Pyramid schemes are not available either, which is any scheme where a person would bring in
other people for money.

Hobby businesses, such as a basement jewelry studio, a jazz band for hire, or a person who
refinishes antique chairs for friends and neighbors. Often a person’s hobby or sideline business
is a labor of love instead of rather than just a reliable source of income, which the SBA would
look at.

SBA’s disaster loans are a critical source of economic stimulation in disaster ravaged
communities. They help spur employment and stabilize tax bases. My colleague Kathy Cook
will now go over the SBA disaster assistance program and how the loans help disaster
recovery.

                                           [Slide 21]

Kathy Cook: SBA strives to be a good steward of the taxpayers’ dollars. By providing disaster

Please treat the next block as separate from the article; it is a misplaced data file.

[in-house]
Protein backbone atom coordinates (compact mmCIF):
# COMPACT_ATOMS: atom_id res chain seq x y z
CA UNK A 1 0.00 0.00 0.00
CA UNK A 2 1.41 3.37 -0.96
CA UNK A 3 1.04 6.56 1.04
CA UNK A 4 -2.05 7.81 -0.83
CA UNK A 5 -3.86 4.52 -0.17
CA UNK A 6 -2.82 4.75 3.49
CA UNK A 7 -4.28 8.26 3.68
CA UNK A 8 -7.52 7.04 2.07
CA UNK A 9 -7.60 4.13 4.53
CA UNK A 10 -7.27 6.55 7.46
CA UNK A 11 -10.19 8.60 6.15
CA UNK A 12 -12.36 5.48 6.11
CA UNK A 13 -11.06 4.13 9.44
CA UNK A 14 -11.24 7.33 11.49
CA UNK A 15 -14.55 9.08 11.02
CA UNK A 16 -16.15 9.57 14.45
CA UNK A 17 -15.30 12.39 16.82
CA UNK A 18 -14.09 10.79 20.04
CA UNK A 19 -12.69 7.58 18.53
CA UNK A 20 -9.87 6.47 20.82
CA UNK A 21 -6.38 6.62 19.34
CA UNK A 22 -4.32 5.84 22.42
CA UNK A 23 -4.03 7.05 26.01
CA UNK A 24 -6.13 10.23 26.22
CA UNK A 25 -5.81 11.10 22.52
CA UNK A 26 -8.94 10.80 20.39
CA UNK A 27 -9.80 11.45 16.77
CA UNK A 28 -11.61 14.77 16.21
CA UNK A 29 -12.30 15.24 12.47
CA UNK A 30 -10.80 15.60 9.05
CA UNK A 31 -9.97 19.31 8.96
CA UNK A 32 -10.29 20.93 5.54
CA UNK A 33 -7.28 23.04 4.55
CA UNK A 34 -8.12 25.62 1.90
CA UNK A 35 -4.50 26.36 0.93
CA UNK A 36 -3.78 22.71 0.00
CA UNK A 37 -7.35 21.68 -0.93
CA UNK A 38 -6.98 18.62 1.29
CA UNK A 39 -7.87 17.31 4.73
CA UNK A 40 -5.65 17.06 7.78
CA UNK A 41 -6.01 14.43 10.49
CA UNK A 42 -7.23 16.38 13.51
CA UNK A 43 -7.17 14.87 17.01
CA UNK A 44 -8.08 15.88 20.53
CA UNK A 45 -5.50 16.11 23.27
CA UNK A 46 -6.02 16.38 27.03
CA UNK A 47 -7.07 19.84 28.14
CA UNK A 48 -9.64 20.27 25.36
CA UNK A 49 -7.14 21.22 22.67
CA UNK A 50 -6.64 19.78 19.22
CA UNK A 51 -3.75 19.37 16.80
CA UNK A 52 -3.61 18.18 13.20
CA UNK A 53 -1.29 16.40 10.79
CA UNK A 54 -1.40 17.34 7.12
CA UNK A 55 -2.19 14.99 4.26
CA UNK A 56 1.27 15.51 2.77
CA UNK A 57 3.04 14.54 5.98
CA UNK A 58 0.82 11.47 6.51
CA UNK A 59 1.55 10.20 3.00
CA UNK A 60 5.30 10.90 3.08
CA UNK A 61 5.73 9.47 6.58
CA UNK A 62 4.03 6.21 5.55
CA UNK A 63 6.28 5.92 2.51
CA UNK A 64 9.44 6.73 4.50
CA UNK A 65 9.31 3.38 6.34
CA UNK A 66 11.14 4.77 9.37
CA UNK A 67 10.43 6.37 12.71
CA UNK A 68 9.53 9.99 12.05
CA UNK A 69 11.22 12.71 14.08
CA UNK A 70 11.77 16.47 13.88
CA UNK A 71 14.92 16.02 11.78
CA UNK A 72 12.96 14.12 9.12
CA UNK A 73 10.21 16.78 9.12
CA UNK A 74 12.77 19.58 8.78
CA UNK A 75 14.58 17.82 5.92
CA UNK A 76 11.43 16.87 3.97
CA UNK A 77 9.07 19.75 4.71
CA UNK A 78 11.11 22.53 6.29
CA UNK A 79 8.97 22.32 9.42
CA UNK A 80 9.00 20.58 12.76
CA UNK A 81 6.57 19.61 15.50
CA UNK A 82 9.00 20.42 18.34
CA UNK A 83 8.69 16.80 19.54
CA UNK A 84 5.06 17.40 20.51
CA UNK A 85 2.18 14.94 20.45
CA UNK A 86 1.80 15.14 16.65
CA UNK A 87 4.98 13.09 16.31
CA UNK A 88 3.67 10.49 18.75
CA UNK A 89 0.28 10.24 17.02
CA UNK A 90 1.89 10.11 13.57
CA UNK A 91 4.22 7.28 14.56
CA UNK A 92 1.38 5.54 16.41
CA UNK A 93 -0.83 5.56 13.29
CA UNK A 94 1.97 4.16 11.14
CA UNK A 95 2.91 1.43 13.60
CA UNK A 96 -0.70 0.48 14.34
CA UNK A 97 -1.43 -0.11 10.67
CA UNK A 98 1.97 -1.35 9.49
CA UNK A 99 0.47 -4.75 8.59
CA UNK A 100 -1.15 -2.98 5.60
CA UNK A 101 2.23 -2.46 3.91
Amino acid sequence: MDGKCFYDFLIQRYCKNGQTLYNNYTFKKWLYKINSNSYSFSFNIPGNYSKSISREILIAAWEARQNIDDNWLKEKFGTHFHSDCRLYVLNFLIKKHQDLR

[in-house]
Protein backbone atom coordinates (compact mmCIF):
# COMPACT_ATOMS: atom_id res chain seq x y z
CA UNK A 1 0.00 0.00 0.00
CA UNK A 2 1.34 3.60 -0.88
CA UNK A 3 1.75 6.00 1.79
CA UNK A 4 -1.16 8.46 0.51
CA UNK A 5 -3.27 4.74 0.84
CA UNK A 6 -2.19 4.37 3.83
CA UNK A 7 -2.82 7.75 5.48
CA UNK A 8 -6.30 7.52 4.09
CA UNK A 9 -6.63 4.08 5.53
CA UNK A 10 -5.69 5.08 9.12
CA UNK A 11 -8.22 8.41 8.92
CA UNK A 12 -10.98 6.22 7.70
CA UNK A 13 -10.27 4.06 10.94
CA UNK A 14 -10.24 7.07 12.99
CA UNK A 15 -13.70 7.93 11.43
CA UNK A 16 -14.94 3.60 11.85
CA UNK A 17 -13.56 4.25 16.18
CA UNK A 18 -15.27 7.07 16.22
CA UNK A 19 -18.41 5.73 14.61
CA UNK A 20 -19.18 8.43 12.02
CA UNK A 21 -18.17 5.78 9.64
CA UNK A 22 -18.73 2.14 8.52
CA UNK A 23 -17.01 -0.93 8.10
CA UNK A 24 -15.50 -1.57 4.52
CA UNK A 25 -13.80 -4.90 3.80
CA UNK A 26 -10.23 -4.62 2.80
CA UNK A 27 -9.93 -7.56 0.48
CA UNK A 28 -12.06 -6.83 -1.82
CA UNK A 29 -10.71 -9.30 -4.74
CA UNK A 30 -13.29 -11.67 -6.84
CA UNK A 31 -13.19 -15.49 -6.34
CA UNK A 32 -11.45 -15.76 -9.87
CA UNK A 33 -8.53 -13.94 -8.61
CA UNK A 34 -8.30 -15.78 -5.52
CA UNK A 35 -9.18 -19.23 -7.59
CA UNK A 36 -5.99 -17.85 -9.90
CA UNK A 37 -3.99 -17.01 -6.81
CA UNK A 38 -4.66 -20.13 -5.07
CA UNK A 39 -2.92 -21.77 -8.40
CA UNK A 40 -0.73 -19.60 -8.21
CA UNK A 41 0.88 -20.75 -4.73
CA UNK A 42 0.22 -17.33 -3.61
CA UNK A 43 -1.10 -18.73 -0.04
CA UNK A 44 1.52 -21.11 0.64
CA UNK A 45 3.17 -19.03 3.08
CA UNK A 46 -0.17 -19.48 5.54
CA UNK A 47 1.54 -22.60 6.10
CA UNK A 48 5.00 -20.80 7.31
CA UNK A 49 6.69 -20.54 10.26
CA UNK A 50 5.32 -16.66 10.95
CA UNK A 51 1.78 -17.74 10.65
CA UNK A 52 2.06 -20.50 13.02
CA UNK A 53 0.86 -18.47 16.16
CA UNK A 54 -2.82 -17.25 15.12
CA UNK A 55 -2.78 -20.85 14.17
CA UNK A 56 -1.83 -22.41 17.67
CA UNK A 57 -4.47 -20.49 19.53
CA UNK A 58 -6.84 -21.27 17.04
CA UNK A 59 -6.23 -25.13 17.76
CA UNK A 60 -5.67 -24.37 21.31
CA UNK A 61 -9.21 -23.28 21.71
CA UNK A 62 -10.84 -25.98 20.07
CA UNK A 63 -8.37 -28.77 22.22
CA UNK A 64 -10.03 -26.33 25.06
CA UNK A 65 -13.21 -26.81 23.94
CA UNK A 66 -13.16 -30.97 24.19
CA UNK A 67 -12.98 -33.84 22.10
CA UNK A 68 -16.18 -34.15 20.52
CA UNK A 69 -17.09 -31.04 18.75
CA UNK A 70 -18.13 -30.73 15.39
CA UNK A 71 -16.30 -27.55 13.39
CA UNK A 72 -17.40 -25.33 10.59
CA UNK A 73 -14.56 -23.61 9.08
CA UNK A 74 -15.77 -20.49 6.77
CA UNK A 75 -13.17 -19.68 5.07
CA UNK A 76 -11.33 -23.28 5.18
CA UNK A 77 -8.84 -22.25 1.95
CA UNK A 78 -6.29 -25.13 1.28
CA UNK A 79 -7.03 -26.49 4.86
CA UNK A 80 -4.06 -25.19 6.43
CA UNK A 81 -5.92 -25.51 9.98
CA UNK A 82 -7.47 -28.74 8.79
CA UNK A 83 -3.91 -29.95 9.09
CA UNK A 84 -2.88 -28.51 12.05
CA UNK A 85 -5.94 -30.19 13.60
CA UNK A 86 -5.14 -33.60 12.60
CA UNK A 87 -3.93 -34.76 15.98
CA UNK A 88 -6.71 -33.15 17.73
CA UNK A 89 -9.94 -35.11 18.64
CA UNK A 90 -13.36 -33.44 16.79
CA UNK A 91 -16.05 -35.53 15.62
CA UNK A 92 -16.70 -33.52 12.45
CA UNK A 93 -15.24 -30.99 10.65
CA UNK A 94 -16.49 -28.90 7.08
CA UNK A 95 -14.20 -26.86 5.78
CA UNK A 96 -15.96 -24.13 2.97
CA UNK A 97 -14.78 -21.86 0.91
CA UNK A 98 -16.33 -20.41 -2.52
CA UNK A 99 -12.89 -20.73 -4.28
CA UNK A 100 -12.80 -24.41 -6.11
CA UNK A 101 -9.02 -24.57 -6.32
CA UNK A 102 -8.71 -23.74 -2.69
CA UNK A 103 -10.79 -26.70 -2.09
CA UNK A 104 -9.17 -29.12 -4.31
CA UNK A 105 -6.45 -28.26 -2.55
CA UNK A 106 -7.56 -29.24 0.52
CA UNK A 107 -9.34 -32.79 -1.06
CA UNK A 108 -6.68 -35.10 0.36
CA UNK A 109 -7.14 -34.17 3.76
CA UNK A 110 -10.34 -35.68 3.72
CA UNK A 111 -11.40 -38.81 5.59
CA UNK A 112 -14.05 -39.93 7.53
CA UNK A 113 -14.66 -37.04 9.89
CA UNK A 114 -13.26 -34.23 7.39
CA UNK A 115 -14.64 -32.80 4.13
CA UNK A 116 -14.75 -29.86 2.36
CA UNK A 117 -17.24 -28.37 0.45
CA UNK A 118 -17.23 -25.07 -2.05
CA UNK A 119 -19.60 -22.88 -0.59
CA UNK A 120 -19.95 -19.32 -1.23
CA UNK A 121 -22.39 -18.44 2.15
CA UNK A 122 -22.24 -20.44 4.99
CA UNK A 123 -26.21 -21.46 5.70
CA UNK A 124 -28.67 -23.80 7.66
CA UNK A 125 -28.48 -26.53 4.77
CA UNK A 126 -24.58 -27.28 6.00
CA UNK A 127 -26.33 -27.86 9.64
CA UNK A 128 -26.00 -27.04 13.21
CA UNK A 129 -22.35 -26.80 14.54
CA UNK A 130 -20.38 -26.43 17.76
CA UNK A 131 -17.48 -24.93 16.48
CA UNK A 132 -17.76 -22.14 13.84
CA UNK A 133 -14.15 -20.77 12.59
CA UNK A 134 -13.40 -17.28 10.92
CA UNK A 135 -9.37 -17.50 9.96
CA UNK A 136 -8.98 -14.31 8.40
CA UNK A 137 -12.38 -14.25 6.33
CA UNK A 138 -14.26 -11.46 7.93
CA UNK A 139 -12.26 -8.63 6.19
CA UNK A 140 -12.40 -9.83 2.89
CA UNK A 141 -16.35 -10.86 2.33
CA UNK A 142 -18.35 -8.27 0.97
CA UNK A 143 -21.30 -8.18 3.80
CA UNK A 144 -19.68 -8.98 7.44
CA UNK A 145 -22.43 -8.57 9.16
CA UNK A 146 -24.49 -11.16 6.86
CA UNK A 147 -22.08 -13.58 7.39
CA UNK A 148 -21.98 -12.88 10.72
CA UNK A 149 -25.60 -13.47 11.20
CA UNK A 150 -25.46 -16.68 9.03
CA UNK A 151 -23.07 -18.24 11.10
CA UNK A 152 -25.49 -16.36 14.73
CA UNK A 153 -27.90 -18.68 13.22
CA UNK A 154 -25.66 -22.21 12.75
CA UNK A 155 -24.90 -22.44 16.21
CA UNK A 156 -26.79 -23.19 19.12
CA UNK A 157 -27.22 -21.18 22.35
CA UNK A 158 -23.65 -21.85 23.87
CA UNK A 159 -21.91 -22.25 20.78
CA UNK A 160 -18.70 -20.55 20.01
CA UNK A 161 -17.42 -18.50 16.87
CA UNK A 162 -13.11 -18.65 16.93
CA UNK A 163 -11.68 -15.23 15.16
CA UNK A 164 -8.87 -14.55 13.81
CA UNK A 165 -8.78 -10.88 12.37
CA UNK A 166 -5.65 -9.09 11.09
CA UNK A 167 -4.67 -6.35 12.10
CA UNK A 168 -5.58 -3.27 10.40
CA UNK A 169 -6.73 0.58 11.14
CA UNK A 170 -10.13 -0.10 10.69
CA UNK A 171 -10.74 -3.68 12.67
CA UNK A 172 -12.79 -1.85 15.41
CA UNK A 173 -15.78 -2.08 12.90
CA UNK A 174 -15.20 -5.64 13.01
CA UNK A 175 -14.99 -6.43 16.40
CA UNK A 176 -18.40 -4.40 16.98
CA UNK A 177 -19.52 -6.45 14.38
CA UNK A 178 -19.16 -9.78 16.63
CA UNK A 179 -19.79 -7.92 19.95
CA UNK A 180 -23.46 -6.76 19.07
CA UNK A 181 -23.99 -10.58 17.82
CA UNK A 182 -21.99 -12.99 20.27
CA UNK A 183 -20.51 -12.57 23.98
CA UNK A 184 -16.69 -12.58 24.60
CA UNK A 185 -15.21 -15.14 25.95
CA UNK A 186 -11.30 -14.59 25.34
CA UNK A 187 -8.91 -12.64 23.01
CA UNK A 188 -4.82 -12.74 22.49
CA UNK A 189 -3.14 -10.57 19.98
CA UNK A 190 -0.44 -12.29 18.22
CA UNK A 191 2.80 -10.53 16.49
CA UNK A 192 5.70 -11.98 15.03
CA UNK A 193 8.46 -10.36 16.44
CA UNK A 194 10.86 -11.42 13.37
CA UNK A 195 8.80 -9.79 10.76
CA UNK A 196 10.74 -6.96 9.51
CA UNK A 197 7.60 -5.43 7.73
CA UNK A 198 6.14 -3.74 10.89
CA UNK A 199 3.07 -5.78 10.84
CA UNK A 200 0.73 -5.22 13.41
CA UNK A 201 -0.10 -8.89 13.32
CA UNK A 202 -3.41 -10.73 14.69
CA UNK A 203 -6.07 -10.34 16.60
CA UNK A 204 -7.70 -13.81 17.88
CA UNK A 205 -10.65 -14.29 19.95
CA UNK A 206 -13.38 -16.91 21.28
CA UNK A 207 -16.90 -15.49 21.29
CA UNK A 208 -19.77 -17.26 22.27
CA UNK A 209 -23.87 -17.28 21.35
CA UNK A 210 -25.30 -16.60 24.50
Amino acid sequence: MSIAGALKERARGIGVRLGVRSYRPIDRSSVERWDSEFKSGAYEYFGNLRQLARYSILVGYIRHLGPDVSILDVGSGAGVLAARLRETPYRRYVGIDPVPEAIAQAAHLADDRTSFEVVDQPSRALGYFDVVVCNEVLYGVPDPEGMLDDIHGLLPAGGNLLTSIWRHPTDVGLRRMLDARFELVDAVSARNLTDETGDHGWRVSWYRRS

assistance in the form of low-interest loans, SBA helps reduce federal disaster cost compared
to other forms of assistance such as grants which are usually provided by FEMA or state or
local agencies.

Also, trying to be a good steward of the taxpayers’ dollars and kind of a guardian for the
applicant, as the result of loan approval we require that borrowers maintain appropriate hazard
and flood insurance, thus reducing the need for future federal assistance.

In other words, if you applied for a disaster loan as a result of flooding part of the condition of
getting the loan would be that you would be required to get flood insurance and maintain it for
the life of the loan, therefore reducing the possibility or need for you to borrow from us in the
future.
                                              [Slide 22]

Basically there are three criteria to get loan approval:

      One is eligibility. The damaged property has to be in a declared county.